Today, we started a course to teach sustainability to the University of Tokyo. Every year, students from the University of Tokyo come to Bali, and we teach them about sustainability, and now we have turned this into an online project. For the students, not being able to actually come to Bali and meet social entrepreneurs who are involved in environmental issues and problems is a disadvantage, but on the other hand, they can earn official university credits in one week.
Professor Alex, who has done research on Africa with me, has asked me to talk about the concept of sustainability and how to respond to the tremendous changes in Bali. Bali is, indeed, changing tremendously. From his point of view, as he comes here every year, he can see that new hotels and trendy cafes are popping up all the time. Along with these social pressures, there is also the environmental change of climate change. Under RCP4.5, the most plausible scenario in the current mainstream CMIP5, Indonesia's climate will rise by 1 to 1.2 degrees over the next 100 years. And the southern part of Indonesia, including Bali, is projected to see up to 160mm less rainfall per year. I thought at the time that surely there is more social development pressure than this climate change, but I also remembered a book I am reading now, "The Future of Employment" written by Professor Michael Osborne of Oxford University, UK. I thought that the global social pressures of AI and robotics are much greater than the pressures of local development or environmental pressures such as climate change or anything else.
When this paper was published in 2013, it was predicted that 47% of the world's jobs would be lost. As a small company, we are using more and more AI technology to automate our work, and I don't think we need to hire more people. Perhaps 47% is not enough. The Corona pandemic has also shown us that we don't need to hire managers and transport staff. Suppose the pandemic continues and people remain mobile. In that case, more and more people will not be forced to travel but will instead travel in augmented reality, in pseudo-virtual spaces that are better than reality. It's probably much cheaper, and it's even more valuable than reality. I don't think that accommodation and packages that are cheaper but inferior to virtual tourism for half-hearted backpackers will survive.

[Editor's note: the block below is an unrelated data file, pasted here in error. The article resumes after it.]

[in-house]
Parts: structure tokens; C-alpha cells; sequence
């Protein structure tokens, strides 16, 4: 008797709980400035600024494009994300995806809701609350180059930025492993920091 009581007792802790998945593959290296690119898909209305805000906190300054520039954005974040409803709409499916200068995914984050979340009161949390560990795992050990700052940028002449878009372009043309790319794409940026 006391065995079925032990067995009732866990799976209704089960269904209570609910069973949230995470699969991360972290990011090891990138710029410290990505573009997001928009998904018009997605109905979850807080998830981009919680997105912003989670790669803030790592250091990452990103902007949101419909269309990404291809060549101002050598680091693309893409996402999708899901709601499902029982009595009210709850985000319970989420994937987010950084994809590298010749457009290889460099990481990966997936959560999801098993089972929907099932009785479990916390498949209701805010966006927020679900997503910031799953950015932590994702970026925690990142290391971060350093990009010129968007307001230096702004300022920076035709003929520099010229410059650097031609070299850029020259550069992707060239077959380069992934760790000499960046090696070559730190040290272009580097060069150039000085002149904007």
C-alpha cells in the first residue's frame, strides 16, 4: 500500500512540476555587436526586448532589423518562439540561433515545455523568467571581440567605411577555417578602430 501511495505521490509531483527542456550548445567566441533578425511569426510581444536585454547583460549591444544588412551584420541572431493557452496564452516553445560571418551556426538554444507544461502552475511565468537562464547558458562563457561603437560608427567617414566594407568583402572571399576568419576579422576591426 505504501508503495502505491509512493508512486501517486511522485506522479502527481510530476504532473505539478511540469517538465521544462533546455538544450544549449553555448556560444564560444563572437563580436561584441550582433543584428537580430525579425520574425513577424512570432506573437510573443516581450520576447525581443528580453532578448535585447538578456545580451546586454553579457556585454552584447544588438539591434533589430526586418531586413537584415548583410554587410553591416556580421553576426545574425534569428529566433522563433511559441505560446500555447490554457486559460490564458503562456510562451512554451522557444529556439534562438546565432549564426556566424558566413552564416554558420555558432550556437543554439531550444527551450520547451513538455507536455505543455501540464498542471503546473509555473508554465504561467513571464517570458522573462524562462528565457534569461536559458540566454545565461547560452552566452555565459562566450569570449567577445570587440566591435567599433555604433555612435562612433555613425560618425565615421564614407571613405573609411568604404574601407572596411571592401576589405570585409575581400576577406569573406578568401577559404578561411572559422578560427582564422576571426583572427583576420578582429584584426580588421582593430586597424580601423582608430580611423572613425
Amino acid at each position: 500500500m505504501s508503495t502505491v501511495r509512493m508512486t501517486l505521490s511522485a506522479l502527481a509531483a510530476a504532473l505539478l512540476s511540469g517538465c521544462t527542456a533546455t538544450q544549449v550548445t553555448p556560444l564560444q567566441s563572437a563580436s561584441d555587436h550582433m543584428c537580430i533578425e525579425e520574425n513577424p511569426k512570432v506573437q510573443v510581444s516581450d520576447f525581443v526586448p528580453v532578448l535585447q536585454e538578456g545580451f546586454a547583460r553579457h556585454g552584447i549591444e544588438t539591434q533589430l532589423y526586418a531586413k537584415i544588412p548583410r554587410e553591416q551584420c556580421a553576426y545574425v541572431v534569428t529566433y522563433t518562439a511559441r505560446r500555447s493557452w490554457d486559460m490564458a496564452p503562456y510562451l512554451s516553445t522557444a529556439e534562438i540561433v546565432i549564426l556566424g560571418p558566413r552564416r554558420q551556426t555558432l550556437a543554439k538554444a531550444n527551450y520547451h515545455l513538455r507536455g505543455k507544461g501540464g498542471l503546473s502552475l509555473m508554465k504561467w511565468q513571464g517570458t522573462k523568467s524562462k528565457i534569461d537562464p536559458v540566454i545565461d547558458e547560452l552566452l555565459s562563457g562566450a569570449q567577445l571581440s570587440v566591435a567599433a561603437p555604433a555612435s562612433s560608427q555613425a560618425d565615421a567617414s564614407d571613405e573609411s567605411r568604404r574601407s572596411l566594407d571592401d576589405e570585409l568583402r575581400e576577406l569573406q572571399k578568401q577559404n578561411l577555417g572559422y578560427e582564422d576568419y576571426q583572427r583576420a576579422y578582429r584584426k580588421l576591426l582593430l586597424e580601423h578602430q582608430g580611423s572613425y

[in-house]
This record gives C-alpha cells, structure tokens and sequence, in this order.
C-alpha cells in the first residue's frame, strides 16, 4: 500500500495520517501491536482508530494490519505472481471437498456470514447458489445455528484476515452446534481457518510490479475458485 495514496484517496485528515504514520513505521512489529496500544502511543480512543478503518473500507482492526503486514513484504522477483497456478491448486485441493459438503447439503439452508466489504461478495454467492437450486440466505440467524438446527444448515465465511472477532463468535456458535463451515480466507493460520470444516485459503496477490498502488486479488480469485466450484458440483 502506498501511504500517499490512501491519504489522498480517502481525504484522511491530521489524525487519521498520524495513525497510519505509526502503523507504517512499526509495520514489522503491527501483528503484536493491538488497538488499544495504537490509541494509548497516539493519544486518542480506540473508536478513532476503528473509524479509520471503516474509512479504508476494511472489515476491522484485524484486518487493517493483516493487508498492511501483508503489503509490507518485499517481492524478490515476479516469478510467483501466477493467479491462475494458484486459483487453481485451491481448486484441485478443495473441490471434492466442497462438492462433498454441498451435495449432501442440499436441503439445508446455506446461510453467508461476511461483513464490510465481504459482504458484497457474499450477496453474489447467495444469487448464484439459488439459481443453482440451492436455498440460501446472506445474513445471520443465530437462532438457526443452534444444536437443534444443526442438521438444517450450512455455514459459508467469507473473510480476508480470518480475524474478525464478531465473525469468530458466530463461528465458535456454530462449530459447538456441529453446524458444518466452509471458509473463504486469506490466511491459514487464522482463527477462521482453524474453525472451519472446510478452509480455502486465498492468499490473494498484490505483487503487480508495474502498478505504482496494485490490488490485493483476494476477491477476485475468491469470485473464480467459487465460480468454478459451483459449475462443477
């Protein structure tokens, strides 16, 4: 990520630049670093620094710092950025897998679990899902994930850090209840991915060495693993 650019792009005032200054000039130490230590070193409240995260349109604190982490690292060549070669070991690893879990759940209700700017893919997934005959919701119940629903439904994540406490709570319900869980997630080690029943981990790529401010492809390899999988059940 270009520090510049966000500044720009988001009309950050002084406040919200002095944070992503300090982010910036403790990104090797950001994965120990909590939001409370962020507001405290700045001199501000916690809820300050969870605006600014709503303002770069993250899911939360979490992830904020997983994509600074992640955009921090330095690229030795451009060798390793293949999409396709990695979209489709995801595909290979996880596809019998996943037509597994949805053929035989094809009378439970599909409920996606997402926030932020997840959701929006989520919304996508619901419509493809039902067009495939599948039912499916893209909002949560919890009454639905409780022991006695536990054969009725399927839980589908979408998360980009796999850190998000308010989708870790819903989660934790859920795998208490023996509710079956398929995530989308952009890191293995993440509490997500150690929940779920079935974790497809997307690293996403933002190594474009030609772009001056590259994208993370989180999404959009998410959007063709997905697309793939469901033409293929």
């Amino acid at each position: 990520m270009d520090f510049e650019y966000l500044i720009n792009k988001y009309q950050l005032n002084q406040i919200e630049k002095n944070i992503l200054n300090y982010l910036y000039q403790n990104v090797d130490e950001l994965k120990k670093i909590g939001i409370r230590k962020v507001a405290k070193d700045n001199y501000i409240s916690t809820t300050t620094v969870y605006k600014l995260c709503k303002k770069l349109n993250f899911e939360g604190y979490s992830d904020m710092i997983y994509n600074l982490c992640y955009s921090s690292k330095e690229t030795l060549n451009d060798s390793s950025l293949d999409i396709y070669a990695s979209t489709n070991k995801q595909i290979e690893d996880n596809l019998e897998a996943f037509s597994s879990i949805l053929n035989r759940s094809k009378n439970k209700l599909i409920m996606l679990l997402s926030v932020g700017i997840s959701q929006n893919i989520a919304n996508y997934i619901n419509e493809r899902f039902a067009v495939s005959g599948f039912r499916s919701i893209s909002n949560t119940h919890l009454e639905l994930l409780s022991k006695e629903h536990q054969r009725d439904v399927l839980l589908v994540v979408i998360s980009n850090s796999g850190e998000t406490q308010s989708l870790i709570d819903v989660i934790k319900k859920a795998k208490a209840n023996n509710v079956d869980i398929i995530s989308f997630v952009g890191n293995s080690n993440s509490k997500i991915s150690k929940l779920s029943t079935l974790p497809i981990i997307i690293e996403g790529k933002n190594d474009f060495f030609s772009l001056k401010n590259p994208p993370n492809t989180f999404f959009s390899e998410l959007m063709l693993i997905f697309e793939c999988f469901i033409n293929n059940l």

There is talk that Bali is famous, but the infrastructure is not up to the task of accommodating large numbers of tourists and that we should move on to high-value tourism. The competition is other countries' summer resorts, but the high-value resorts are in Hawaii and other places with better infrastructure. And where do the former backpackers go for tourism?
In this digital world, the competition is actually virtual tourism, using augmented reality and AI. When the virtual world and the real world become indistinguishable, backpackers will travel to the virtual world of augmented reality. Even in that world, what is worth coming all the way to Bali to experience? If we don't think about that, I don't think tourism in Bali will be sustainable. More to the point, if this were the case, the Corona pandemic would be the critical slowdown we talked about yesterday, the calm before the storm.